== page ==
Nissan 370Z (3)Nissan 370Z (2)Nissan 370Z (5)Nissan 370Z (4)Nissan 370Z (1)

Yes it is!

Just look at it? Pretty? No it’s stunning and ours was blue!  Its as if the Nissan gods plucked a carefully selected corner of the sky and lovingly fashioned it into a masculine Olympian inspired by pure mythology. The enormous wheels look like Borg Implants sprouting from the axels and taking root in the rubber. It is really just 4 huge wheels, a seat and an engine.

They haven’t wasted space with room for shopping or passengers. Leave them all at home because  you won’t  be taking them where you’re going. After you’ve stroked her and caressed and your hearts beating at an Olympic rate you’ll want to get in. when you do you find the inside as fabulous as the gorgeous curvaceous exterior.

But I’ve gotten quite ahead of myself haven’t I? Let’s start with a few facts. The Z cars have been around since Nissan was called Datsun in Australia over 40 years ago. Japan called her the Nissan Fairlady Z but that wouldn’t fly in OZ so instead it was marketed by Datsun as the 240z. A 2 seat sleek sports car with a gorgeously smooth 2.4L 6cyliner up front. It was all bonnet and looked just a little bit like Jags magnificent E-type. A few years later they added 0.2L and gave us the 260Z with a stretched version offering seating for 2 backseat bambinos. It was even more gorgeous with extra inches, but then what isn’t?

We went through the 280ZX, 300ZX then a new body also called the 300zx. All of them gorgeous for their time. The last 300ZX was likened by many, including me, to a Ferrari. But Jap sports cars all seemed to die a slow death in the 90’s until Renault bought into Nissan and injected some French hutzpah into a new model, the 350 and revived the fabulous Z nomenclature. And LO it was good. Thankfully it was a great success.

Following the great success of their 350, Nissan brought us this hunk of gorgeousness we now have before us, the 370Z.

Apart from that utterly breathtaking exterior, Nissan have shoehorned a 3.7 L V6 under the bonnet with a stonking 234kw of power. The 370nm of torque will get you off the mark and the 234 KW of power will get you too 100 in a staggering 5.1 seconds. Some tests have even gotten that figure down to 4.7 seconds. There is no turbo, just a glorious roar and its then you realise there isn’t a place you would rather be. It’s worth pointing out the Commodore SSV with its 6.0L V8 has 260KW and gets to 100 only a smidgen quicker (about 5.6 0-100).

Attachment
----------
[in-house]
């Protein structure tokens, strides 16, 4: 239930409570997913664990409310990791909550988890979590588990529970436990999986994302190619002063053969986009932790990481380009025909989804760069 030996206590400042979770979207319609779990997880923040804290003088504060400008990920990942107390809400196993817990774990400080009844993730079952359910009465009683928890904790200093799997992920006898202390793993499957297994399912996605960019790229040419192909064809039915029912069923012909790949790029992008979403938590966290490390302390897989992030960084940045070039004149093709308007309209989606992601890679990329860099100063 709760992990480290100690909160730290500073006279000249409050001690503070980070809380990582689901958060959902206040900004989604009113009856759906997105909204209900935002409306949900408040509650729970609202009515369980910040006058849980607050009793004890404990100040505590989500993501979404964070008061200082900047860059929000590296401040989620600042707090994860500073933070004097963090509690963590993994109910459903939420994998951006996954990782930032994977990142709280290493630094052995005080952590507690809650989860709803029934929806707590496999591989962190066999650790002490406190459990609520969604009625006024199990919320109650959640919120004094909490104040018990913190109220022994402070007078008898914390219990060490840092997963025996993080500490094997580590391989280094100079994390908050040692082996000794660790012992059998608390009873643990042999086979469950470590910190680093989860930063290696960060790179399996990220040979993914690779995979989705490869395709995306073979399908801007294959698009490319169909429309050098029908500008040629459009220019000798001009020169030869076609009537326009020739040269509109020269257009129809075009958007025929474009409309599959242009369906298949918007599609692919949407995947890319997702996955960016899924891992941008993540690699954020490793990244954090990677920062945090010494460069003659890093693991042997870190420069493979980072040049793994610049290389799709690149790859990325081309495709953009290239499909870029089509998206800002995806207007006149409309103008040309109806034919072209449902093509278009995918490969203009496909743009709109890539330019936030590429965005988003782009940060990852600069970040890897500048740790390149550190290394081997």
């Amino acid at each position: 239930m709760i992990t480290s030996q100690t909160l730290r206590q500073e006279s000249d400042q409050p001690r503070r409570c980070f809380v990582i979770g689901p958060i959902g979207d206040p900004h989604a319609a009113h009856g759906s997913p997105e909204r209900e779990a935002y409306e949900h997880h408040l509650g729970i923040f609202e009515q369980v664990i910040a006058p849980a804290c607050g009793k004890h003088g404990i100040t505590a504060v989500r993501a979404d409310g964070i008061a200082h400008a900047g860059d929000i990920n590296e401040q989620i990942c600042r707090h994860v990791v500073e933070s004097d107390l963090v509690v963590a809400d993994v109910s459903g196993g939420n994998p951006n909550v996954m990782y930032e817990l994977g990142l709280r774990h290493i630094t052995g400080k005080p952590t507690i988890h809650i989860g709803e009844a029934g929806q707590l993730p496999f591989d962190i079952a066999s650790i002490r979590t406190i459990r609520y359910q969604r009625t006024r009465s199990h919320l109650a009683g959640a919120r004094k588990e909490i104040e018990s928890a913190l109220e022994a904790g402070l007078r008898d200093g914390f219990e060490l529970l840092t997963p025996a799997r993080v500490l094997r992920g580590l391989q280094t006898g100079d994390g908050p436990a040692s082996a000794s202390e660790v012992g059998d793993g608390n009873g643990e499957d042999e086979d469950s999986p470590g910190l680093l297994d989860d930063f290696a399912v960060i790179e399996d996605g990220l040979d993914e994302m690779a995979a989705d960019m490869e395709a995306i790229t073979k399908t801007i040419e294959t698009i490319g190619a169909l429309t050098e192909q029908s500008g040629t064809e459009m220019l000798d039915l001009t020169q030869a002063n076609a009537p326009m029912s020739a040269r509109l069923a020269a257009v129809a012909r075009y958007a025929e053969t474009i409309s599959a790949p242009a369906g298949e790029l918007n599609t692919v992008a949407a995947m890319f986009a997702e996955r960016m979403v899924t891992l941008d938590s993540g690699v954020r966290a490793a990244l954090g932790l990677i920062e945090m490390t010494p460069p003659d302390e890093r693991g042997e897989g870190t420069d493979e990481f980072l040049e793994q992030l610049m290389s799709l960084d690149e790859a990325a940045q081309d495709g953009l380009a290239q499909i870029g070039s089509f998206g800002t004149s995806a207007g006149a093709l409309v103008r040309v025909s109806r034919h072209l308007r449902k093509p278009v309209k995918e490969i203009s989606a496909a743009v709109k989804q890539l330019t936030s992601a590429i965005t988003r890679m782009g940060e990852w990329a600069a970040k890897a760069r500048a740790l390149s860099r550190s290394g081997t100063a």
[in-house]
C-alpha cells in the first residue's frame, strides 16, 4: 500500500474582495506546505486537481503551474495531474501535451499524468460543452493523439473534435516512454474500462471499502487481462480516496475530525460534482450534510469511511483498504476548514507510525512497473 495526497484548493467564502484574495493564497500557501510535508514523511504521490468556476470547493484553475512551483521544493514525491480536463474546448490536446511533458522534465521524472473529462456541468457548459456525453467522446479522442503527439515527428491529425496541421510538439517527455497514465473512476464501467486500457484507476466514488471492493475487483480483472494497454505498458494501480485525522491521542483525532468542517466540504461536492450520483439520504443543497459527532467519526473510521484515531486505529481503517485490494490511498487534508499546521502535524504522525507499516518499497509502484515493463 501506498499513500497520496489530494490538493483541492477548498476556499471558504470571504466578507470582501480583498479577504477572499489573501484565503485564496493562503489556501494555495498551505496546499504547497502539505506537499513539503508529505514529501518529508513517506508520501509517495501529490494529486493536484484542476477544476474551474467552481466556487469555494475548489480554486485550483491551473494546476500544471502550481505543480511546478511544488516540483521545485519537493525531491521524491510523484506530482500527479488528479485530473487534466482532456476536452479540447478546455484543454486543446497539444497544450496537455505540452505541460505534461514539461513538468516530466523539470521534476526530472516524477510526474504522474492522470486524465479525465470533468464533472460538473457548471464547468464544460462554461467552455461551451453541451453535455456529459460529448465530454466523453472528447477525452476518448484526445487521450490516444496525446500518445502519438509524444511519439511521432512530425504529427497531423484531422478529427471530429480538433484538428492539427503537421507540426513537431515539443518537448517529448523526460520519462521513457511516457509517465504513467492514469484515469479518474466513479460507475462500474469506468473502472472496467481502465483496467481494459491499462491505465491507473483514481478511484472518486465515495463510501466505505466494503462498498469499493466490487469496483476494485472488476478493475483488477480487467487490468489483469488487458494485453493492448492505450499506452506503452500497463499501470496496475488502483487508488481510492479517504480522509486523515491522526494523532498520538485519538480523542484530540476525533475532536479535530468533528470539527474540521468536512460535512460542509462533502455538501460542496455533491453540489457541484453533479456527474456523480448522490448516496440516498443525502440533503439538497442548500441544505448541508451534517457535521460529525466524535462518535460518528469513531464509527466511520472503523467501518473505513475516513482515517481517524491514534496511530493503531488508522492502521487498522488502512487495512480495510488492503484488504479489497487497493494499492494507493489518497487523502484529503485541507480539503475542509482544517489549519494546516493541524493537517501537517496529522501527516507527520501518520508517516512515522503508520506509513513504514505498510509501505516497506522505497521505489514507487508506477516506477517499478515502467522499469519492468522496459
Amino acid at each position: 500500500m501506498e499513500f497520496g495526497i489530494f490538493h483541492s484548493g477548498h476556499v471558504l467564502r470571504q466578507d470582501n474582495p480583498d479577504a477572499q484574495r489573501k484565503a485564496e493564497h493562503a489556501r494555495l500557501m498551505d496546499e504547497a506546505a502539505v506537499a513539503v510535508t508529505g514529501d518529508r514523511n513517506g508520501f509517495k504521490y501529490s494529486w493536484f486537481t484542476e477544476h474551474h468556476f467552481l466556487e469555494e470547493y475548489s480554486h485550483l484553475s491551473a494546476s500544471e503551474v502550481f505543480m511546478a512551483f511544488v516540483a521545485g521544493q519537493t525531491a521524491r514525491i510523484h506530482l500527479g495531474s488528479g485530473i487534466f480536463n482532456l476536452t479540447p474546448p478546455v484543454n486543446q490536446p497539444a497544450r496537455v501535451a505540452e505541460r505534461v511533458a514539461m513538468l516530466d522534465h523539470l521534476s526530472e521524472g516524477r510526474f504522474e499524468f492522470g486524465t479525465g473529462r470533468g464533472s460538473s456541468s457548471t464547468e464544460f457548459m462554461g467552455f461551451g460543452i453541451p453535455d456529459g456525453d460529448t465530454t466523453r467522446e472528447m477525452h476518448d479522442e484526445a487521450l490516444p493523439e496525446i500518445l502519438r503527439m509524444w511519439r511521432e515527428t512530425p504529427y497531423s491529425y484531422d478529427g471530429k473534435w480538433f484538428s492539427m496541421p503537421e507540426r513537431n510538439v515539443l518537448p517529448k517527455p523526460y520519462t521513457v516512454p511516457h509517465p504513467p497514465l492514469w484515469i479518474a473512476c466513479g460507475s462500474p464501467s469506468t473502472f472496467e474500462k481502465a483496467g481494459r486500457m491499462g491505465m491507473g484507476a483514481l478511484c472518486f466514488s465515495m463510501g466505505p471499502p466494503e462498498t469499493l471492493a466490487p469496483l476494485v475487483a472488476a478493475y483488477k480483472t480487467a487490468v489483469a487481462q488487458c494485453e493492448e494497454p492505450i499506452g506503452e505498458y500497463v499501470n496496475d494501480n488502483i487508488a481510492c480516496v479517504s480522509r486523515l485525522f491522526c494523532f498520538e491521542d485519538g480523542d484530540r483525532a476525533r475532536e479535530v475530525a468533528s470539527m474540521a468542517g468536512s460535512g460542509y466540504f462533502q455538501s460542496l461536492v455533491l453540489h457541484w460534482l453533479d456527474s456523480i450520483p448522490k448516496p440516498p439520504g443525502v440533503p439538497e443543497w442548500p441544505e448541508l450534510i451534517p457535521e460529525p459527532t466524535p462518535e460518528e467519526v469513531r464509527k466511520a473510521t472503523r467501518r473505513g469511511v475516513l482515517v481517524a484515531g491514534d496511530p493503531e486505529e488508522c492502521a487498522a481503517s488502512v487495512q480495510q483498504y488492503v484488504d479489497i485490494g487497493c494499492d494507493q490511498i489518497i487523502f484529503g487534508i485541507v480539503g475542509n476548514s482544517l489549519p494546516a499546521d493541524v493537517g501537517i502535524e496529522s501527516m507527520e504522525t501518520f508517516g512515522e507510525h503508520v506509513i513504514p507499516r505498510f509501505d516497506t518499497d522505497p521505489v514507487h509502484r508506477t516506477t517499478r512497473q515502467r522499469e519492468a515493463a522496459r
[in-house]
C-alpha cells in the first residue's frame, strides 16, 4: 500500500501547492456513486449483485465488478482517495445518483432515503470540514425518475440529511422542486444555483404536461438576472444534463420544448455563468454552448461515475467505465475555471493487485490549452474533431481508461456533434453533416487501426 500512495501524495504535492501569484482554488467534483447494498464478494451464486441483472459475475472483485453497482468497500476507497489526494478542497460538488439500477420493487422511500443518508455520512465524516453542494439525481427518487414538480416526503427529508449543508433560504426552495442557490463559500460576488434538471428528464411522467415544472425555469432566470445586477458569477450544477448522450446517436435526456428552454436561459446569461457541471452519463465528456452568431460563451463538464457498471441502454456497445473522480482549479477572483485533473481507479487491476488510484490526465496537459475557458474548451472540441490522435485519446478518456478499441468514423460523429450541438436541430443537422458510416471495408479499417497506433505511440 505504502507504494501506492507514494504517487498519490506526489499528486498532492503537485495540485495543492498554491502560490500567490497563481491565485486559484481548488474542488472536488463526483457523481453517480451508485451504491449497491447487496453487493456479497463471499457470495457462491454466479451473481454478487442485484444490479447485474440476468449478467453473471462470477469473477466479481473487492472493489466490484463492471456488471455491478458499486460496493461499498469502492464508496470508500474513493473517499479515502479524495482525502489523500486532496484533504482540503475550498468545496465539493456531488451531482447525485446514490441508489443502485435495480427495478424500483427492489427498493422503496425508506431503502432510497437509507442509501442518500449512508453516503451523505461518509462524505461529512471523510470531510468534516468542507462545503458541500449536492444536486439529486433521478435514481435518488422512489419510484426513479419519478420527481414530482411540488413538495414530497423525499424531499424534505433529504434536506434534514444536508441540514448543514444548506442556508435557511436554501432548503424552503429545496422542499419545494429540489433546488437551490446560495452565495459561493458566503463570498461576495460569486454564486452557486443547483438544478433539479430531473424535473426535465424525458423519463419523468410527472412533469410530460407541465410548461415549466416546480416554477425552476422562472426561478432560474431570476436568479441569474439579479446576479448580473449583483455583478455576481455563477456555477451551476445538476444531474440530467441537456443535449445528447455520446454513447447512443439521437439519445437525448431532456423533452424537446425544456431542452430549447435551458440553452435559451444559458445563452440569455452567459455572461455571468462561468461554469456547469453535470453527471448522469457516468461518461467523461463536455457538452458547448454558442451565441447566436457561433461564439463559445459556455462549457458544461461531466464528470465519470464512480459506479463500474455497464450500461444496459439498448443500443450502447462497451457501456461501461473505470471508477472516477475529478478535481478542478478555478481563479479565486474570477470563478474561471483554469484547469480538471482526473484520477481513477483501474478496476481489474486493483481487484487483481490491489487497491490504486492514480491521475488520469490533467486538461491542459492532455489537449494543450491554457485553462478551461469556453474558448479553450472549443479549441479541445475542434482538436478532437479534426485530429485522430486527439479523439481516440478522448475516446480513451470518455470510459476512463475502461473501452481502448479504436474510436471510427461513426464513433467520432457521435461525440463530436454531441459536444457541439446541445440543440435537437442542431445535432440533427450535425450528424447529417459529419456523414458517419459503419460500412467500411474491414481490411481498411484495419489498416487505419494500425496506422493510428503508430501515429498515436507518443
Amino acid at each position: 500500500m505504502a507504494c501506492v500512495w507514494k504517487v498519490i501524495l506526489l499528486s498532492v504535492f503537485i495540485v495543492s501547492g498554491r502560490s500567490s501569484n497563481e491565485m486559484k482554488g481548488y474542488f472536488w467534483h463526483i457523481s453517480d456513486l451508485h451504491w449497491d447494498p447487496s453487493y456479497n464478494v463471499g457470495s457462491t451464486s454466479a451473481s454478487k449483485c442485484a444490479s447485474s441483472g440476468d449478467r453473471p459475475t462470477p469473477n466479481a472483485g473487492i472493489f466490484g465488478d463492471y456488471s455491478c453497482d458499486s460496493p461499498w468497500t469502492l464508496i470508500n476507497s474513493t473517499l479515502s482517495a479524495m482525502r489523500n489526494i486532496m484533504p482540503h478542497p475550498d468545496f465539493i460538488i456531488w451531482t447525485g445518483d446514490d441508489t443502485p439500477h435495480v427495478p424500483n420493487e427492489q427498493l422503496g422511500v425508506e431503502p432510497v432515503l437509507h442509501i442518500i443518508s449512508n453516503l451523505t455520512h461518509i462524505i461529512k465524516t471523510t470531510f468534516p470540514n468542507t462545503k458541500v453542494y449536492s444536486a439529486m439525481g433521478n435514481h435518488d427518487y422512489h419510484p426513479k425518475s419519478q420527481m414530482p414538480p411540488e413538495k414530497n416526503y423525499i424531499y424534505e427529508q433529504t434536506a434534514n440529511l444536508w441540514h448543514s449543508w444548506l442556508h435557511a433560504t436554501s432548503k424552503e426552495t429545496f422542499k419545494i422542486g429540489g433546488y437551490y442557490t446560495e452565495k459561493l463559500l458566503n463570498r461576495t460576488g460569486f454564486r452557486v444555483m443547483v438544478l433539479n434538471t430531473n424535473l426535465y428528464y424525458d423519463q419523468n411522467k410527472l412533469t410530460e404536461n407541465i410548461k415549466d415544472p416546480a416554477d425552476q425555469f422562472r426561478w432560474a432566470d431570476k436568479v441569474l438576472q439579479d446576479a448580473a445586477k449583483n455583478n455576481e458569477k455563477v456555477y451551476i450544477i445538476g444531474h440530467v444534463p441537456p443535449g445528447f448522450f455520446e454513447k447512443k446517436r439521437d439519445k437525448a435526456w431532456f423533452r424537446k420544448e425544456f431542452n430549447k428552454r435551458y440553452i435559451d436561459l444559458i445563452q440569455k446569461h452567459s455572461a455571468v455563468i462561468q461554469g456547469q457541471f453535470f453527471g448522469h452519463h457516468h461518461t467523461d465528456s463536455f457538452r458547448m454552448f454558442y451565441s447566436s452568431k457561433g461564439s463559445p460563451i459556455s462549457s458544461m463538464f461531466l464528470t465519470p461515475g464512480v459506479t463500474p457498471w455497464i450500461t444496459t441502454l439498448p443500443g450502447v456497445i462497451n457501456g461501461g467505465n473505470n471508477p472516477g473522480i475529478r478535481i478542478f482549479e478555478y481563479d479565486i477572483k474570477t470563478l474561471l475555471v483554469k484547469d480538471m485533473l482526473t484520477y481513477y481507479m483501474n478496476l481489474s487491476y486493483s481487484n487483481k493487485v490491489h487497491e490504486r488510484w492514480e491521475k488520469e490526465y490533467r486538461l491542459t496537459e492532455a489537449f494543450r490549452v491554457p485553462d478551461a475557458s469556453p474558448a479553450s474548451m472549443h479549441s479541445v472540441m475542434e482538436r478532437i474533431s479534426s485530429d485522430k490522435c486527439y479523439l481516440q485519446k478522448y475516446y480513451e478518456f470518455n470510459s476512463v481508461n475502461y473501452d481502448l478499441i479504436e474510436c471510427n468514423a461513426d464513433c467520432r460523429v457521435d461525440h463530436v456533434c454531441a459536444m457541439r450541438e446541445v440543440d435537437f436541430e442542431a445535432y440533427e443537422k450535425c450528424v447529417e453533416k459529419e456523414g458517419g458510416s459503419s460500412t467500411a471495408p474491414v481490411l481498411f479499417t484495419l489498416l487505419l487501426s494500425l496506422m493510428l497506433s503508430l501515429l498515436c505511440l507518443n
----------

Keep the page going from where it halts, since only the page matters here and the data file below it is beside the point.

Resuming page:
The Z car looks far more muscular than the Porsche Boxster and a hundred times more attractive and if all that hasn’t totally won you over, the drive certainly will.

Nissan insists that their keyless entry is activated via a button for entry and exit but once you inside it won’t matter how you got there. The seats hug you firmly without being frisky about it. There is nothing worse than sitting on a badly upholstered park bench. Press the button on the dash and in a jiff the sound drifts back in to the cabin. The cabin is a strange mix. Everything is there but it all feels a bit added in later. The Satnav in most cars is an integral part of the system which usually includes the climate and audio systems. The ZZ doesn’t choosing instead to have 3 separate systems like  cars of old. It looks good but is a bit of a surprise in a $75,000 car. But you know, none of that matters. The 370Z is one of those rare cars which is more than just the sum of  its parts. The Satnav is fairly easy to use as is the bluetooth and your controls fall easily to hand which I think is important as things get busy in those narrow mountain passes. I love the retro dials sprinkled liberally across the dash but it’s the menu system which is a surprise. It’s a simpler affair than what you find even in much cheaper sporty jobs the drivers info displayed over several instruments rather than having to scroll through 100 menu options and frankly this is something I find refreshing. By now you’re going to be aware of the Z being something a bit special.